MANILA – Against a backdrop of a waning pandemic and a bright prospect of a nation rising from challenges brought about by Covid19, presidential candidate Ferdinand ‘Bongbong’ Marcos Jr. on Thursday said there is a need to revisit the pandemic preparedness bill that was filed by former senator Miriam Santiago.
The move is to ensure “that the country will be ready to address any health issue of this magnitude that could threaten and disrupt public health system in the future.”
Santiago, who ran for president with Marcos as her running-mate during the 2016 elections, filed Senate Bill No. 1573, or the Pandemic and All-Hazards Preparedness Act at the height of the Middle East Respiratory Syndrome (MERS-COV) outbreak in 2013.
The bill called for the creation of a national health strategy in cases of pandemics and national emergencies and seeks to “strengthen national response and preparedness for public health emergencies, such as those which result from natural disasters and severe weather, recent outbreaks and pandemics, bioterrorism, mass casualties, chemical emergencies, and radiation emergencies.”
“Kahanga-hanga ang kaniyang foresight. Ilang taon bago mangyari ay nakita na niya ito, sayang at hindi ito naging batas. Subalit kung ako ay papalaring mahalal ay isusulong ko na muli itong pag-aralan at tuluyang isabatas upang maging handa tayo sa anumang darating na mga problemang pangkalusugan (Miriam Santiago’s foresight was impressive. A few years before the pandemic happened, she had already seen it, sadly that it didn’t become law. But if I am elected I will push to restudy it and finally sign into law so that we can be prepared for any future health problems),” Marcos said.
Santiago came up with the idea of passing the bill after the MERS-COV, a coronavirus strain that was deadlier than the 2002 SARS outbreak, hit several countries in the Middle East.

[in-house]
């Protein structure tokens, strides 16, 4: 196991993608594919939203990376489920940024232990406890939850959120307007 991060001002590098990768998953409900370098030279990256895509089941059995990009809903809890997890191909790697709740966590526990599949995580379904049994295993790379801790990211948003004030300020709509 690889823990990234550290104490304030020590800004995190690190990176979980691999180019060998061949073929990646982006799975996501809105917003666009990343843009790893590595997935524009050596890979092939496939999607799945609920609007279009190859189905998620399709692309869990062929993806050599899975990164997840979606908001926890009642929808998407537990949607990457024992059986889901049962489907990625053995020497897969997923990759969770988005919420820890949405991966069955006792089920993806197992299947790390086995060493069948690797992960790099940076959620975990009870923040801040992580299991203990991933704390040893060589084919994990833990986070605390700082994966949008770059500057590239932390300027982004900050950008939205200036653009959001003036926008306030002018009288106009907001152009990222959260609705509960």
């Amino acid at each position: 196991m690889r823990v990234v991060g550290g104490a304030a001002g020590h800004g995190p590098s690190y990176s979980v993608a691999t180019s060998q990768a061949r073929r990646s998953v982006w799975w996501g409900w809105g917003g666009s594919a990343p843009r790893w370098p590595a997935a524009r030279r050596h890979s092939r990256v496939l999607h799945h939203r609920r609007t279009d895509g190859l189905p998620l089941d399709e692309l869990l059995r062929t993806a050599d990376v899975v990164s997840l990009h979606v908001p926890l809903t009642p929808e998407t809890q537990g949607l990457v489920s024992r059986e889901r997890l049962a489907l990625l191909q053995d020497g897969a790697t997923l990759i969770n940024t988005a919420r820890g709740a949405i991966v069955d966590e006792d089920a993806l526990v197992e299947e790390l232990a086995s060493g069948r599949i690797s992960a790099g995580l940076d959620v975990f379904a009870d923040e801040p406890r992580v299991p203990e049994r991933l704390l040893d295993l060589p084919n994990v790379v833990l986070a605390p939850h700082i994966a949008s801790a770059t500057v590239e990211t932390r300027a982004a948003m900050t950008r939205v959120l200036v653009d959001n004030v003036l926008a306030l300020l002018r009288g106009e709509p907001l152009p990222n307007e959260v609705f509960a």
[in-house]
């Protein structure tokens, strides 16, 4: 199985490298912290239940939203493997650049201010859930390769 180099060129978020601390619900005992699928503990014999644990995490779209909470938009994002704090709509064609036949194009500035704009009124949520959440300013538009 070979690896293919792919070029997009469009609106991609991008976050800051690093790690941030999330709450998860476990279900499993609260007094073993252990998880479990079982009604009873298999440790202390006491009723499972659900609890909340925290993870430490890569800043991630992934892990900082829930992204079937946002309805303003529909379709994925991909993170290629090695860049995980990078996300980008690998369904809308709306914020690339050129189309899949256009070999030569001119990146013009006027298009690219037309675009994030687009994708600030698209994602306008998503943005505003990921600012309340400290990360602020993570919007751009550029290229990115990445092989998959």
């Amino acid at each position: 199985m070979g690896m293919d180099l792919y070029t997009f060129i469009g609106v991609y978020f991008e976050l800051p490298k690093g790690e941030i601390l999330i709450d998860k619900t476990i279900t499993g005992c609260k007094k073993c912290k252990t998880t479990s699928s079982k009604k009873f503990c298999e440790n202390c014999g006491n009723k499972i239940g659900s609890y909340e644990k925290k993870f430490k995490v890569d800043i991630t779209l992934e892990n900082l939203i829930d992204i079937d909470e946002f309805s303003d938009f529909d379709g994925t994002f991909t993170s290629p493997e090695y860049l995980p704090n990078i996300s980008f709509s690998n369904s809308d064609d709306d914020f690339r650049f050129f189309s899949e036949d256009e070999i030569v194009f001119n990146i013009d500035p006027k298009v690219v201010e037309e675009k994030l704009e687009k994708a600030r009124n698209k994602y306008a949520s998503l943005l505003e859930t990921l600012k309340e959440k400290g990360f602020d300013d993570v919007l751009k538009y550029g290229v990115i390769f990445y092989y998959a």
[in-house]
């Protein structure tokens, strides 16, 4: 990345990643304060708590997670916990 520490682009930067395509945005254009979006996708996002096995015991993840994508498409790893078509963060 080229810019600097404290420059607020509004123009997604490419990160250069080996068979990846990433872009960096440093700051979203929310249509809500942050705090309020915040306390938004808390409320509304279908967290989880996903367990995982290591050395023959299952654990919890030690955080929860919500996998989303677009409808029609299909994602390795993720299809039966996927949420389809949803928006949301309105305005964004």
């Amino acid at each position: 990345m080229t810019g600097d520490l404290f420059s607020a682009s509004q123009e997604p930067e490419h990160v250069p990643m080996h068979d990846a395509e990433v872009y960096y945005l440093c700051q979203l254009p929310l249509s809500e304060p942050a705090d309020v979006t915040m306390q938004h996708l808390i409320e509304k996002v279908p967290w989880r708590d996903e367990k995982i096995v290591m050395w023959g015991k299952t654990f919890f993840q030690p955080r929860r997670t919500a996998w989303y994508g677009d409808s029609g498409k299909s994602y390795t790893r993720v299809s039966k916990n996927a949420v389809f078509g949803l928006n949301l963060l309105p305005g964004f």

Her proposal, which can be described as preventive and way ahead of its time, was widely ignored by her peers.
According to the official Senate website, Santiago’s bill could have solved the problems that the government experienced at the height of the Covid19 pandemic.
“Hindi na tayo makakapayag na malito at magkagulo ang pamahalaan dahil sa kawalan ng direksyon at koordinasyon ng iba’t-ibang sangay. Ang nangyari ay nagkanya-kanya ang mga ahensya ng pamahalaan at mga local government units kaya lalong lumala ang problema (We can no longer allow the government to be confused due to the lack of direction and coordination of the various branches. What happened is that government agencies and local government units created their own solutions that worsened the problem),” Marcos said.
He said the government must be prepared to respond immediately to a given situation, and the Santiago bill has laid out the blueprint for “effective emergency response.”
“Nais nating lumikha ang Kagawaran ng Kalusugan ng isang istratehiya kung paano lalabanan ang pandemic at siya na rin ang magiging lead agency na mangangasiwa upang bigyan ng direksyon ang ibang ahensya ng pamahalaan gaya ng (We want the Department of Health to create a strategy on how to fight the pandemic and it will also serve as lead agency that will oversee to give direction to other government agencies like the) Department of the Interior and Local Government, ang National Disaster Risk Reduction and Management Council, at kahit ang (and even) Red Cross,” Marcos said.
Santiago’s bill also called for the creation of an emergency fund every fiscal year for pandemics and other emergencies.
“Kung may nakalaan na pondo para dito, hindi na kailangan pa na mag-realign at mag-reallocate ng budget at sa unang banta pa lamang ng pandemya ay naroon na agad ang pamahalaan para tumugon (if there is funds available for this, there is no need to realign and reallocated the budget, and at the first threat of a pandemic, the government is there immediately to respond),” he added. (PR)